Referee Wayne Barnes had a superb game, and there were plenty of landmarks in his direction. It was his 200th Premiership match and his eighth Premiership final.

As always Alex Goode, the Saracens full back, was the catalyst for Saracens more creative moments, a wonderfully gifted footballer, who appears to have more time on the ball than anyone else, some of his footwork on Saturday was sublime.

He was involved in every one of Saracens tries, how he is not involved in the  England set up amazes me, and many others.

It was real summer in the sun-kissed West stand, after the cold and rain and snow of earlier months, this felt like a proper end of season, except of course rugby seasons don’t really end these days.

Player welfare in England manifests itself in words and not sadly in deeds, and as the national team head to South  Africa in two weeks time  (if they haven’t all been injured in pre tour training), you do wonder how on earth they are going to survive next season, which includes RWC 2019, but that is a story for another day.

As the crowds grabbed a final cooling beer before heading home northwards and westwards, it was time to reflect on two great teams who played the match with a brutality, and at yet at the same time in a wonderful spirit, we could all do with a few more days like these.

A Crisp Finish For Quins And The Tyrrells Premiership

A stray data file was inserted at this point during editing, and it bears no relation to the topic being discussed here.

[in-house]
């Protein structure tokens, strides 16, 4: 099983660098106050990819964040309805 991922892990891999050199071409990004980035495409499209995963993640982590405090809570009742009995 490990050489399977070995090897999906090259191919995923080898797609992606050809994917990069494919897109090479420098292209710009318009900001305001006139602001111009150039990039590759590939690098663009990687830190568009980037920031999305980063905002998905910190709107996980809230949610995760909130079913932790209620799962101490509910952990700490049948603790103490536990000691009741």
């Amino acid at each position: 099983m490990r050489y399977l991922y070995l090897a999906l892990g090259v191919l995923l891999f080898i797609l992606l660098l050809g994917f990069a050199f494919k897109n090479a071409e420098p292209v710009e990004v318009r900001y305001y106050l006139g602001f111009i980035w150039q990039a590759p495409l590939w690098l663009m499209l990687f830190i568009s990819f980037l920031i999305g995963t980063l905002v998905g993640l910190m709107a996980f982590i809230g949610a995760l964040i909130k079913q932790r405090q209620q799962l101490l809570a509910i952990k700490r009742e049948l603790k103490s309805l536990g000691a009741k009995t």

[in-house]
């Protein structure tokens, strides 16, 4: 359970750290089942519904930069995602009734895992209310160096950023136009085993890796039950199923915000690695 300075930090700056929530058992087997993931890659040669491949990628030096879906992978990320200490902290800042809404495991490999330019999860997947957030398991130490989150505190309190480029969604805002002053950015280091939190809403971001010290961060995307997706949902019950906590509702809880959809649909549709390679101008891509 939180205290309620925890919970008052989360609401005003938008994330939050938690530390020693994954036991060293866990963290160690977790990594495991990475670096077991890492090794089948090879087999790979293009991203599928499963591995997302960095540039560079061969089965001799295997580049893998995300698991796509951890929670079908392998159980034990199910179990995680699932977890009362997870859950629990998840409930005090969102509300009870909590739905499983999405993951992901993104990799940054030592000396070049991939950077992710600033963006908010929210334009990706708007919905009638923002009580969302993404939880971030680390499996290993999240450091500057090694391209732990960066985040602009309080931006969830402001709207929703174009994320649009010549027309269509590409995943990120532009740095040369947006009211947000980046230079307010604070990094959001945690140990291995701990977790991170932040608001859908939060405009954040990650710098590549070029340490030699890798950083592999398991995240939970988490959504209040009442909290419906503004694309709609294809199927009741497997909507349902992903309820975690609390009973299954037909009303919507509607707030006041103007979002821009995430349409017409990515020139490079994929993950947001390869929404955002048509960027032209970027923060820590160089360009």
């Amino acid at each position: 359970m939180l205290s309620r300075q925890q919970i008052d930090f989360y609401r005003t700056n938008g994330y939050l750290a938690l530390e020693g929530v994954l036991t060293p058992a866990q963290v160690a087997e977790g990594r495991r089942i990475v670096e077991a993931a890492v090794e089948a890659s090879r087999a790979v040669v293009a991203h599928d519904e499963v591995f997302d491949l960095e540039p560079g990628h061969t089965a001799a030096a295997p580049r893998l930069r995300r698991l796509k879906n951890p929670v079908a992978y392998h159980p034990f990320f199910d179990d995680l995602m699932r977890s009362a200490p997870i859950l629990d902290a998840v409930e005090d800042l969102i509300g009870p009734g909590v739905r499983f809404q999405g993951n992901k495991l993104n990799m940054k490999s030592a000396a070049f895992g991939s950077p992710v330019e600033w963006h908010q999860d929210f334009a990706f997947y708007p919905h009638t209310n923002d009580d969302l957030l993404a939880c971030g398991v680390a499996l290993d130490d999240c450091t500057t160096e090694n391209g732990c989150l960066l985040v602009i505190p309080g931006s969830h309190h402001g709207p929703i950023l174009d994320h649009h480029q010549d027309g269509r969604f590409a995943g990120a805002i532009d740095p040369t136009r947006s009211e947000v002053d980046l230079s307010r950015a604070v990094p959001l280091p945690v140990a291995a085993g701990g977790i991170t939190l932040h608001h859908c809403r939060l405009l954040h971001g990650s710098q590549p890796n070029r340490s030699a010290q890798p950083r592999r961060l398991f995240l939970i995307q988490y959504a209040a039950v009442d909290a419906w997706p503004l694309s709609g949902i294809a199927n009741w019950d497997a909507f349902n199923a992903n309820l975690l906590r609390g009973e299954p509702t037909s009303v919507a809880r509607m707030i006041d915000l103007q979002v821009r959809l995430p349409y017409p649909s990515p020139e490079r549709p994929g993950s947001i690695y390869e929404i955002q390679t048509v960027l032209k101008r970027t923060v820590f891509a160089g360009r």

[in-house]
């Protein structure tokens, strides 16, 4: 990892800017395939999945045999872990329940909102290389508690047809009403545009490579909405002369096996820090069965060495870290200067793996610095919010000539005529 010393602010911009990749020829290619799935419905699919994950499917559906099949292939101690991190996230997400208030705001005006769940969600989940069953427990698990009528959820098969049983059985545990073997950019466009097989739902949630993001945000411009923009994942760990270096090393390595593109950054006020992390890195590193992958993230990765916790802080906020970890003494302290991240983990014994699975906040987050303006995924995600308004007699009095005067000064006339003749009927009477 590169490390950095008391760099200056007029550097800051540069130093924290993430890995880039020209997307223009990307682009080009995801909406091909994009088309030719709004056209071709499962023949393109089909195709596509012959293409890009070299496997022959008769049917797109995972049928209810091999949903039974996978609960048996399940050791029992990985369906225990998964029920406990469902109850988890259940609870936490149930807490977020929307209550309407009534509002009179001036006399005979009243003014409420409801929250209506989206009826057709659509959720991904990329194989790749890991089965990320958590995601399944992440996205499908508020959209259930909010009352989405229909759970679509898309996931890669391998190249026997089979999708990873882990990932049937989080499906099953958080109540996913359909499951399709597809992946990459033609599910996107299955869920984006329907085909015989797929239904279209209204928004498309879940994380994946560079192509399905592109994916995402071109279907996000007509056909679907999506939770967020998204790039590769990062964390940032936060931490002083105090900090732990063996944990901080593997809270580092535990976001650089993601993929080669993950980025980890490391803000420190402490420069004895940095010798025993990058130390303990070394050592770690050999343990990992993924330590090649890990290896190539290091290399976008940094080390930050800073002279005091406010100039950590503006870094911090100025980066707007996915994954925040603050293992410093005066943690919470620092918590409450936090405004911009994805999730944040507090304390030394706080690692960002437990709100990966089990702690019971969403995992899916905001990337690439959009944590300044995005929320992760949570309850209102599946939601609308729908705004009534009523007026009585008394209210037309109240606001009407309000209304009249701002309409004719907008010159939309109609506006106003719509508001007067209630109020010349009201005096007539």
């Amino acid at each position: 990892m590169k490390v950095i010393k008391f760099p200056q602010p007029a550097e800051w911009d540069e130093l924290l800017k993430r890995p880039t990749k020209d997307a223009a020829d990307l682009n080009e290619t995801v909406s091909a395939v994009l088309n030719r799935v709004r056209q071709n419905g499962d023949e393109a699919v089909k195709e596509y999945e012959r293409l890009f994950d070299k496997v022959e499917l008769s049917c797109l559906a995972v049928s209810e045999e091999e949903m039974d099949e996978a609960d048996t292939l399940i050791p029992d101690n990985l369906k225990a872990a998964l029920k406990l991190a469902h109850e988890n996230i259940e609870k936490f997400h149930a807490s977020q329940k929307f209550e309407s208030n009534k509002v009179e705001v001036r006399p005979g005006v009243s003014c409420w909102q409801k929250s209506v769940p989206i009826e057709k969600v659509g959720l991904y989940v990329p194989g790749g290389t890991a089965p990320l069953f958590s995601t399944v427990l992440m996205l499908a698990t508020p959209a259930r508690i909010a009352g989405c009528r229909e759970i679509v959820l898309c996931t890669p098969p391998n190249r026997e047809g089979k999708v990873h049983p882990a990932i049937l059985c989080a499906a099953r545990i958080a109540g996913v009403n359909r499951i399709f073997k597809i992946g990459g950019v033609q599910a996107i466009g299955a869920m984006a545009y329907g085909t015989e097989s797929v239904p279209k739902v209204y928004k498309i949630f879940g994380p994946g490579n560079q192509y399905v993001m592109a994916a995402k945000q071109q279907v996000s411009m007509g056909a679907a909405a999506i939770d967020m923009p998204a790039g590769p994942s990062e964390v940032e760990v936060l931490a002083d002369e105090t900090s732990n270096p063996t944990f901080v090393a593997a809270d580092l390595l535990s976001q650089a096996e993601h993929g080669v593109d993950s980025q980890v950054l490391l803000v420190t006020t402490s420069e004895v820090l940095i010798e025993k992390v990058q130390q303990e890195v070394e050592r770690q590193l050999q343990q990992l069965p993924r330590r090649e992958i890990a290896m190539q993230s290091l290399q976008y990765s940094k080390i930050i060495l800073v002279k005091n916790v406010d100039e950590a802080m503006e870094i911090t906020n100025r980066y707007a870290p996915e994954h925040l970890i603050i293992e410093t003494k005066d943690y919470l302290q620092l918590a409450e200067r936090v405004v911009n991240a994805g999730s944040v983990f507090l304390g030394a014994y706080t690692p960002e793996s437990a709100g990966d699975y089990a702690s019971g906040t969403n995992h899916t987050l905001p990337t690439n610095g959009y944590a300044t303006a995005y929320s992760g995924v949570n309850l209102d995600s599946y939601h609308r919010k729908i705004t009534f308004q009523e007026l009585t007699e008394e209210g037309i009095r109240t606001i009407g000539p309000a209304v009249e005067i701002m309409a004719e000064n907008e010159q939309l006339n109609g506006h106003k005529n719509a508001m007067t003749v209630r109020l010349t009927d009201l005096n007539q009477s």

As I tuck into my final packet of British Beef and Suffolk ale crisps, courtesy of Tyrrells, it has brought home to me the stark realisation that the women’s premiership season is over, and that actually it has been for some weeks, I have been in denial.

This fact fills me with sadness on two counts, no more Saturday afternoons at Surrey Sports Park for nearly four months, and perhaps even more startling, the fact that I will now have to go out and buy my own snacks, such is my state of mind I have even considered switching to Hula Hoops.

The Tyrrells Premiership began for me on a sunny Saturday afternoon last September, when I arrived at Surrey Sports Park, in Guildford, to cover Harlequins Ladies v Firwood Waterloo.

To be honest, I didn’t know what to expect, but when I discovered there was a “Starbucks” less than one hundred yards from the pitch, I knew that destiny had brought me to this place.

What I underwent that afternoon was a conversion of a totally different kind, and I was hooked professionally and personally.

Standing on the touch-line with the match only five minutes old, there was a roar, follwed by a huge gust of wind, and I was covered in dust and grass, that’s what happens when you stand too close to Jess Breach, who by the time I had recovered my eyesight had raced fifty metres to score the first try of the game.

Those who have followed my “Monday Roars” throughout the season will have no doubts where my loyalties and indeed my heart lie, they are firmly embedded in the chocolate brown, French grey, magenta and light blue shirts, but taking a wider view they are also rooted in the women’s game overall.

Many players and coaches have become friends, and good friends at that, also Starbucks profits shot up dramatically in the trading period between September 2017 and April, 2018 so much so the company are even considering fulfilling their UK tax obligations.

There is still plenty of rugby left for me to do this season, the Aviva Premiership Final, the London and Paris Sevens and some Barbarians work, but a little piece of me is counting down the days until September, and a return to Surrey Sports Park where with a latte and a notebook, I can renew my acquaintance with the Tyrrells Premier 15s, and the wonderful people who make it what it is.